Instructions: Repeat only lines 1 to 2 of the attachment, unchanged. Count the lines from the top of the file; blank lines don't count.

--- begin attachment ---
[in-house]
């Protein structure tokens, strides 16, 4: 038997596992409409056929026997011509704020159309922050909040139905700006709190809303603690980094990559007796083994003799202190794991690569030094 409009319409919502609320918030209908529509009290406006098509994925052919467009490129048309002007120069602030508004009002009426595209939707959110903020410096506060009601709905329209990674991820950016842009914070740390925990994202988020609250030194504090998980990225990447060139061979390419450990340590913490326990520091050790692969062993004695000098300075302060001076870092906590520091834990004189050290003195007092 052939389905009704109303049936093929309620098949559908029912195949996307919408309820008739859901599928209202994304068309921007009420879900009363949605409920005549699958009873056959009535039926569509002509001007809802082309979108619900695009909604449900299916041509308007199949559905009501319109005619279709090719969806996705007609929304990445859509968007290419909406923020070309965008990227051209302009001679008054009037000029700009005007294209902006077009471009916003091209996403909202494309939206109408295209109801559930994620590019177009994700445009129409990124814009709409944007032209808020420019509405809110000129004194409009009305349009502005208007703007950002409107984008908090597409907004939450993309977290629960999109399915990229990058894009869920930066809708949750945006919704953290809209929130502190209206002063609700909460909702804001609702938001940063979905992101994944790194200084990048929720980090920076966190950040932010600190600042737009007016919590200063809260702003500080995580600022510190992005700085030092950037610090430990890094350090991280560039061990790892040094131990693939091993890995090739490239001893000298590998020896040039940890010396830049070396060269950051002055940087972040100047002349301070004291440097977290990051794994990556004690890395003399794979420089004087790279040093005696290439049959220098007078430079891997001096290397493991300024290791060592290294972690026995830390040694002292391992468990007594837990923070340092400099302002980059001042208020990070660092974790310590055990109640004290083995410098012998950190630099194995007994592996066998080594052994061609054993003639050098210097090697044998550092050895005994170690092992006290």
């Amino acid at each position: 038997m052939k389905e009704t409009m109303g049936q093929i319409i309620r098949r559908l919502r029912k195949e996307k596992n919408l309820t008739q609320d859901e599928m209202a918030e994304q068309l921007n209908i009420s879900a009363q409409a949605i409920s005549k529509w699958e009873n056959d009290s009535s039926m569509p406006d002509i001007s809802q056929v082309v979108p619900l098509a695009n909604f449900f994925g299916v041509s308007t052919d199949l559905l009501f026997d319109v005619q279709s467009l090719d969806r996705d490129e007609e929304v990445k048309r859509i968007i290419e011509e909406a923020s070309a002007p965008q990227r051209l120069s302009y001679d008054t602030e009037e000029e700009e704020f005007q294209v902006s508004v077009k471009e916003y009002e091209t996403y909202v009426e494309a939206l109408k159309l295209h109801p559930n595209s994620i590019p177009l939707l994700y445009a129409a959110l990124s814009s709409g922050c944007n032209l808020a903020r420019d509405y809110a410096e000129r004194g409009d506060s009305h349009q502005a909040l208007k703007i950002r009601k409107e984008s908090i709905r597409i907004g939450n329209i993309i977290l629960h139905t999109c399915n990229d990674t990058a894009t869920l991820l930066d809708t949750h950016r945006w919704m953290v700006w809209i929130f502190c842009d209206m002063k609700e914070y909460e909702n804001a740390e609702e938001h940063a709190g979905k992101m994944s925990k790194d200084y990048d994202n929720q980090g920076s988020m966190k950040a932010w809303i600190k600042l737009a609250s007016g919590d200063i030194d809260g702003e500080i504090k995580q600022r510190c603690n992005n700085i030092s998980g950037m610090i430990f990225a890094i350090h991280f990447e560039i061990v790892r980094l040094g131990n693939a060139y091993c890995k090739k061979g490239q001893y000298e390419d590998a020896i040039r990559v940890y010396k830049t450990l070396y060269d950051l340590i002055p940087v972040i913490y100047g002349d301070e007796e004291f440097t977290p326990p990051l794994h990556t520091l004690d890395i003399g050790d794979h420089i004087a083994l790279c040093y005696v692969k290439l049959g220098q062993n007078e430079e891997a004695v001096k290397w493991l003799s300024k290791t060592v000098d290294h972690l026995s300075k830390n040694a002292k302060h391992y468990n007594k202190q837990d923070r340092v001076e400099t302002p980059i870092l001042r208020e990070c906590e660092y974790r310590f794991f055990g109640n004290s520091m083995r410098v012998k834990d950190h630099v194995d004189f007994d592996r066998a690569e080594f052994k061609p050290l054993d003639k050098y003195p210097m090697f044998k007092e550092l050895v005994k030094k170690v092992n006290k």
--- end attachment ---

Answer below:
[in-house]
């Protein structure tokens, strides 16, 4: 038997596992409409056929026997011509704020159309922050909040139905700006709190809303603690980094990559007796083994003799202190794991690569030094 409009319409919502609320918030209908529509009290406006098509994925052919467009490129048309002007120069602030508004009002009426595209939707959110903020410096506060009601709905329209990674991820950016842009914070740390925990994202988020609250030194504090998980990225990447060139061979390419450990340590913490326990520091050790692969062993004695000098300075302060001076870092906590520091834990004189050290003195007092 052939389905009704109303049936093929309620098949559908029912195949996307919408309820008739859901599928209202994304068309921007009420879900009363949605409920005549699958009873056959009535039926569509002509001007809802082309979108619900695009909604449900299916041509308007199949559905009501319109005619279709090719969806996705007609929304990445859509968007290419909406923020070309965008990227051209302009001679008054009037000029700009005007294209902006077009471009916003091209996403909202494309939206109408295209109801559930994620590019177009994700445009129409990124814009709409944007032209808020420019509405809110000129004194409009009305349009502005208007703007950002409107984008908090597409907004939450993309977290629960999109399915990229990058894009869920930066809708949750945006919704953290809209929130502190209206002063609700909460909702804001609702938001940063979905992101994944790194200084990048929720980090920076966190950040932010600190600042737009007016919590200063809260702003500080995580600022510190992005700085030092950037610090430990890094350090991280560039061990790892040094131990693939091993890995090739490239001893000298590998020896040039940890010396830049070396060269950051002055940087972040100047002349301070004291440097977290990051794994990556004690890395003399794979420089004087790279040093005696290439049959220098007078430079891997001096290397493991300024290791060592290294972690026995830390040694002292391992468990007594837990923070340092400099302002980059001042208020990070660092974790310590055990109640004290083995410098012998950190630099194995007994592996066998080594052994061609054993003639050098210097090697044998550092050895005994170690092992006290």